Music Lessons Are Beneficial to the Brain

By DeZarn, Guy | The Washington Times (Washington, DC), October 8, 1997 | Go to article overview
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Music Lessons Are Beneficial to the Brain

DeZarn, Guy, The Washington Times (Washington, DC)

When residents of Alexandria decried the excess of sex and violence in our public schools, the School Board apparently thought they spoke of the proliferation of the sax and violins.

How else to describe a decision to budget a measly $25,000 for musical instrument repair and purchase, while splurging on a $25 million white elephant - Apple computers and the Internet?

Yet with the stroke of a pen, the board did just that. What makes the actions all the more reprehensible is that they fly in the face of all recent studies on how learning occurs.

Scientific support for teaching children to play an instrument at an early age is now trumpeted by medical journals, brain researchers and major medical centers.

It turns out that the brain, while young and malleable, actually changes its makeup when exposed to music training. Brain cells that would otherwise be sloughed off are used to wire the brain in a way that improves the spatial-temporal abilities critical to solving math and science problems.

For a system steeped in low achievement, particularly in math and science, here is a solution. For a system seeking tools to teach mental discipline and physical responsibility, here is the violin, the piano and the saxophone.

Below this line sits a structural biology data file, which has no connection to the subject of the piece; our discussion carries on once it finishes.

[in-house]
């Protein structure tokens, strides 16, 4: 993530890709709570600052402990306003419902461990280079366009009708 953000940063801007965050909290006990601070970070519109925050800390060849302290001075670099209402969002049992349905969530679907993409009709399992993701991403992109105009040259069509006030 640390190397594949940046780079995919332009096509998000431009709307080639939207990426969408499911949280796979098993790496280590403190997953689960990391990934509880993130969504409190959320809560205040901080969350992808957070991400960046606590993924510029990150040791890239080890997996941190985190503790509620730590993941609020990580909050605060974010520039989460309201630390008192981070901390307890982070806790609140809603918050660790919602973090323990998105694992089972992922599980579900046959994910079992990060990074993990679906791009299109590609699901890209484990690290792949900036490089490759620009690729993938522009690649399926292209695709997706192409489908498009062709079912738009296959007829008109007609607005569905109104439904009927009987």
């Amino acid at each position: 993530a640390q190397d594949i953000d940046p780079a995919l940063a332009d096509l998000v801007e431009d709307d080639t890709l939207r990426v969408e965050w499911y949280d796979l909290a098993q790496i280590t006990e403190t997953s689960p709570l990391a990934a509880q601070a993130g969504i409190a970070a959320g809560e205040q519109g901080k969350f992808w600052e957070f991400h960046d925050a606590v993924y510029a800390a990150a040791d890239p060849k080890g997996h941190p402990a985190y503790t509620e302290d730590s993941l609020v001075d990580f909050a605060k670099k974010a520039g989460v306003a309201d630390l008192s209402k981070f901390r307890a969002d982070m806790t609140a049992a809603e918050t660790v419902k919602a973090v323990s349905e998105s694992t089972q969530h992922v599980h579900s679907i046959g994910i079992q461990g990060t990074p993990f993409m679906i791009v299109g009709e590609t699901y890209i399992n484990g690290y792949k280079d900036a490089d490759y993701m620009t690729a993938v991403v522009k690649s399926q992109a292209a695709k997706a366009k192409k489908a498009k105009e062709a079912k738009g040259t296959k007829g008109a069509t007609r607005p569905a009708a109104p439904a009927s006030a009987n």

Given what we know of music's unique ability to teach formation of mental imagery and the ability to reason in sequence, why have the leaders of our school system ignored this approach? Why, when the very skills needed to excel in science and math are literally at our fingertips, do we look elsewhere?

Studies confirming the remarkable success of music instruction also expose the computer for what it is - a powerful, albeit oft-abused, machine, ill-suited to instruction in elementary schools.

In research highlighted by the medical journals, 78 preschoolers of diverse socioeconomic backgrounds were divided into four groups. Those children given two 15-minute piano lessons weekly scored an average of 34 percent higher on tests of spatial-temporal ability than groups given computer instruction. Those given no instruction revealed no improvement.

Little surprise that amid the money and influence of the city's snake-oil salesmen, their pitches amplified by their school board mouthpieces, these compelling facts are drowned out.

Big money is riding on the "wiring" of our schools. The violin lobby is easily muted.

And while you rarely see a trumpet case toted into the offices where decisions are made, Alexandria can claim a glut of purveyors of peripherals championing high-tech policies that are as expensive as they are flawed.

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